Bobby recounted how she landed the role of Lori and the various elements to the script that initially piqued her interests. “I had a pretty run-of-the-mill experience for Nightbreed; the script came across my agent’s desk and I thought it was really interesting. I went ahead and read Books of Blood before I met Clive and then I had a meeting with the first casting director, Todd Taylor, and Clive in the same day. We all hit it off and while I was completely drawn in by his creativity, I think what I responded to the most about Clive was his theatrical background and his vision for that kind of performance art. He has this amazing improvisational approach with his actors and I loved his willingness to just let us all go for it.”

“I was also obsessed with mythology and the classics and I think the story having this kind of Homeric aspect to it was something that caught my interests. I also probably gravitated towards this story just because Lori also has a journey to take in Nightbreed too which made her a hero also. That was great because that doesn’t happen much in movies as most times the love interest to the film’s hero never gets their own fully realized storyline but that’s what made Clive’s work so special. Every character mattered and I loved the fact that Lori had  to walk through the fire so that she could find her man and also find her own purpose as well.”

“Another thing I liked about Lori was that she became this kind of gateway for Boone to his humanity so that he never lost sight of who he was in either form of his being. There’s still a humanity to him and his actions even after he crosses over reflect that, and I think that only made him a much more complex and compelling hero in Nightbreed,” added Bobby.

To Ross, he saw Nightbreed as an opportunity for him to do something completely liberating as a performer, but the project would also allow Barker room to play more as well- at least at first.

“I found working on Nightbreed a thrilling experience because Narcisse was such an amazing character to be able to play around with and Clive gave me all the space I needed to really find just who this guy really was. It was a completely liberating experience for me. I also think it was an amazing experience for him initially and also a bit daunting too. Hellraiser was a small picture that was containable for him. It was mostly within the house so that restriction helped him in some ways. For Nightbreed though, the budget was much larger and the worlds were much bigger in comparison to that first experience he had directing.”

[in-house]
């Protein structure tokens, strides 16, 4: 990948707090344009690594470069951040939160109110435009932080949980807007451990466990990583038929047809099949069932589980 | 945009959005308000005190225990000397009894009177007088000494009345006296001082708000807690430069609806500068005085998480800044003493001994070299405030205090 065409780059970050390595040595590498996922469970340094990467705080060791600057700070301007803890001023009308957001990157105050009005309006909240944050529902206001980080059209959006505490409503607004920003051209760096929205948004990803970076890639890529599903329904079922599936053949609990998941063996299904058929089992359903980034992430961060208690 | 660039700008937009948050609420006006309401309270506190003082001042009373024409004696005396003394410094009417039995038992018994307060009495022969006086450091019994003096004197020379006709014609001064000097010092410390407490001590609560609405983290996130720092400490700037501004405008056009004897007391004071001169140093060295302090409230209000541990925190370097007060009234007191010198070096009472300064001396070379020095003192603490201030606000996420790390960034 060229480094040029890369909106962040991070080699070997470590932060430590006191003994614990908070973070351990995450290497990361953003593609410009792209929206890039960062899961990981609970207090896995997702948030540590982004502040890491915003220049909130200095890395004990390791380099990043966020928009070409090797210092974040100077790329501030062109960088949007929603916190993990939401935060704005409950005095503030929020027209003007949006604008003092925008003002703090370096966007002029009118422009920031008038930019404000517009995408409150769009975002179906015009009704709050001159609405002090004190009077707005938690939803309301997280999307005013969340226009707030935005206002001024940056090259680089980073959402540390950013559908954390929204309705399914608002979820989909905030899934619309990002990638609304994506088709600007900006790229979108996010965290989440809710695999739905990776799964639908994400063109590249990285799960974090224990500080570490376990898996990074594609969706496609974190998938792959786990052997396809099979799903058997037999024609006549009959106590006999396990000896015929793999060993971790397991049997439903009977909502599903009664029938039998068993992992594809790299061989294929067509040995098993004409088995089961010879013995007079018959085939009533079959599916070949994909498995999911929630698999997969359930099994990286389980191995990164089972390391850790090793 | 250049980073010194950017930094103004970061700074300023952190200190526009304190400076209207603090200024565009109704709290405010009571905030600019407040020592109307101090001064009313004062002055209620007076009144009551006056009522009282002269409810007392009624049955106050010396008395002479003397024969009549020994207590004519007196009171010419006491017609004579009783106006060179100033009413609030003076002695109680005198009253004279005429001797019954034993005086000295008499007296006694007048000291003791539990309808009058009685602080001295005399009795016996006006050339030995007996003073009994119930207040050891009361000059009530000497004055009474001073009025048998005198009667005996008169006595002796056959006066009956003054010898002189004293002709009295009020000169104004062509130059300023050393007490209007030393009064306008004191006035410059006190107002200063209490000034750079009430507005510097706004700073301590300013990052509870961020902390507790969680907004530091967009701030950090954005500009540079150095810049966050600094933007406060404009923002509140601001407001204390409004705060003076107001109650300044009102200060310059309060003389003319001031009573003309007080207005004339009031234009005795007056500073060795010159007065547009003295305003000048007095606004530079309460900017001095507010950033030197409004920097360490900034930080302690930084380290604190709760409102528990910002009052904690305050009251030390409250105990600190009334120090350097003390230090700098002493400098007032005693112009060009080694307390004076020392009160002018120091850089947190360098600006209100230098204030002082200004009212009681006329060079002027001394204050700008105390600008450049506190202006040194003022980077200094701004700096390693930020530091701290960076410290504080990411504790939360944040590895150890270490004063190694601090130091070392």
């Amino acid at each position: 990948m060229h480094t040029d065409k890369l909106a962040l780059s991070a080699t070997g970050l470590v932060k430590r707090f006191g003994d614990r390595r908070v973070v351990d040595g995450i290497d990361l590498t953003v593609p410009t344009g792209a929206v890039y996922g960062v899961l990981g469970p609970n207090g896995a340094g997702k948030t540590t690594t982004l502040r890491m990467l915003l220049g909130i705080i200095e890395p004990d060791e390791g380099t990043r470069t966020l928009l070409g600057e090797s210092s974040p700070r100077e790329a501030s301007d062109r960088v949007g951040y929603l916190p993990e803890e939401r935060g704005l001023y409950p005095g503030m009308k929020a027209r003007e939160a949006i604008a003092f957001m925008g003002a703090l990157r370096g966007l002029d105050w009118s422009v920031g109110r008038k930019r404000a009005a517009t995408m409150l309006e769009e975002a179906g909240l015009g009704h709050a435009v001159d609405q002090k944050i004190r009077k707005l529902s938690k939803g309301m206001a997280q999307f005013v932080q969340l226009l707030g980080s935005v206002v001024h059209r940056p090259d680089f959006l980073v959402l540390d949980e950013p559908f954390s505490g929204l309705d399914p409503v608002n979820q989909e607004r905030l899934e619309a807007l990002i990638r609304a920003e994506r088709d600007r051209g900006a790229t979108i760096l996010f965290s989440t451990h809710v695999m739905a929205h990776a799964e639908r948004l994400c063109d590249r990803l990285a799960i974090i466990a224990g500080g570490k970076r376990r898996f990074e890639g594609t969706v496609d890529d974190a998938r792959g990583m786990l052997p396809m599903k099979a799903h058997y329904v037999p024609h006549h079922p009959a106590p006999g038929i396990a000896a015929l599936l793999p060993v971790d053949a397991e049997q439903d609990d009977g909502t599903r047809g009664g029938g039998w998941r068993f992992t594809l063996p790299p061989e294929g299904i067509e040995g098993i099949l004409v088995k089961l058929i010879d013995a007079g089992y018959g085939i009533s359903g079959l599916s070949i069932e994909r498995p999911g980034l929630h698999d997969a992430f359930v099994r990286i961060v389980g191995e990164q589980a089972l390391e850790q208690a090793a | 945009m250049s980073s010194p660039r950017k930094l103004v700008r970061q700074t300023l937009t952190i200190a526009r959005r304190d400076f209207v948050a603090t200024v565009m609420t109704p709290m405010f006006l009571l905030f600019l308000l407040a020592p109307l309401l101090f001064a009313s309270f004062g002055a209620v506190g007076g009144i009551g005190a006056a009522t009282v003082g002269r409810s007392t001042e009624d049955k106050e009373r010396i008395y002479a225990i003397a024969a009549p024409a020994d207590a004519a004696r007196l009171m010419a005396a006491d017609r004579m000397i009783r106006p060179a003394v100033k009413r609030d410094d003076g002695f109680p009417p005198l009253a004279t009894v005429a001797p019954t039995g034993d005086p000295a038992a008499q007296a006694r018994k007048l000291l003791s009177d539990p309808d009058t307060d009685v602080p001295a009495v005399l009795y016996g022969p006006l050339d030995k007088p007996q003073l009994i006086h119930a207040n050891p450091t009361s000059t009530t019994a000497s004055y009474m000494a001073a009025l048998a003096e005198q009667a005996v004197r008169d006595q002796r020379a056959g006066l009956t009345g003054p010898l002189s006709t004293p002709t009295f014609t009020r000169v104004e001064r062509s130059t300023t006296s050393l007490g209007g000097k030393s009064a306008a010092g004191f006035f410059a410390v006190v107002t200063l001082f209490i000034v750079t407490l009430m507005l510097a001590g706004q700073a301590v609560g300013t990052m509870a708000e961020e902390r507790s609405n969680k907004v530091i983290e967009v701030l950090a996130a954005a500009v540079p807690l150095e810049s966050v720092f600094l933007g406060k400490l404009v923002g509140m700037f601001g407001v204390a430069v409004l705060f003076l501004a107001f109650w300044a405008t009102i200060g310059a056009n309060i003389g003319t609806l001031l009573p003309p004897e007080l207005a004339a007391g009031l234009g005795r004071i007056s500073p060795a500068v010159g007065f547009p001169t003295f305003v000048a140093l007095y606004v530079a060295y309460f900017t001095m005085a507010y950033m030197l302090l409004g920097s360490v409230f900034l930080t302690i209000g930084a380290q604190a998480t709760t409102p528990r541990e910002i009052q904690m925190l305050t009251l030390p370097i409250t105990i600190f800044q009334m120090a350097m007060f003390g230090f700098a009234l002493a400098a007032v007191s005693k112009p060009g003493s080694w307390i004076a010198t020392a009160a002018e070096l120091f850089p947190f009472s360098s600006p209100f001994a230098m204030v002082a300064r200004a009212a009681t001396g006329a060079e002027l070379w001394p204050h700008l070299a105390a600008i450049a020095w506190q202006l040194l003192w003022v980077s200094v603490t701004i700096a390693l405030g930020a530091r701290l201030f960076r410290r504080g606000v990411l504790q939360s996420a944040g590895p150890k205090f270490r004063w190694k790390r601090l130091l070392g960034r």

Creating those bigger worlds that Barker’s ambitious story needed was left to production designer Steve Hardie who was tasked with bringing Midian to life. While Hardie had worked on several high profile project previously, this was his first time handling the production design for a feature film.

“In hindsight, everything on Nightbreed was really ambitious but I just didn’t necessarily recognize it at the time,” explained Hardie. “I think my ambition on the film was fueled by my naiveté actually (laughs) so I didn’t know any better, really. I recognized though that movies like Nightbreed weren’t being made at that time so I knew this was going to be something special because we were going to be creating these amazing worlds and I wanted to be a part of that, badly.

“And Nightbreed was a huge deal for me though, to be able to create these bigger than life sets at Pinewood, and I knew that the design aspects would have huge challenges. The pressure was on. And I remember that the other movie shooting at the studio at the same time as us was Tim Burton’s Batman so I was on cloud nine for the entire shoot.”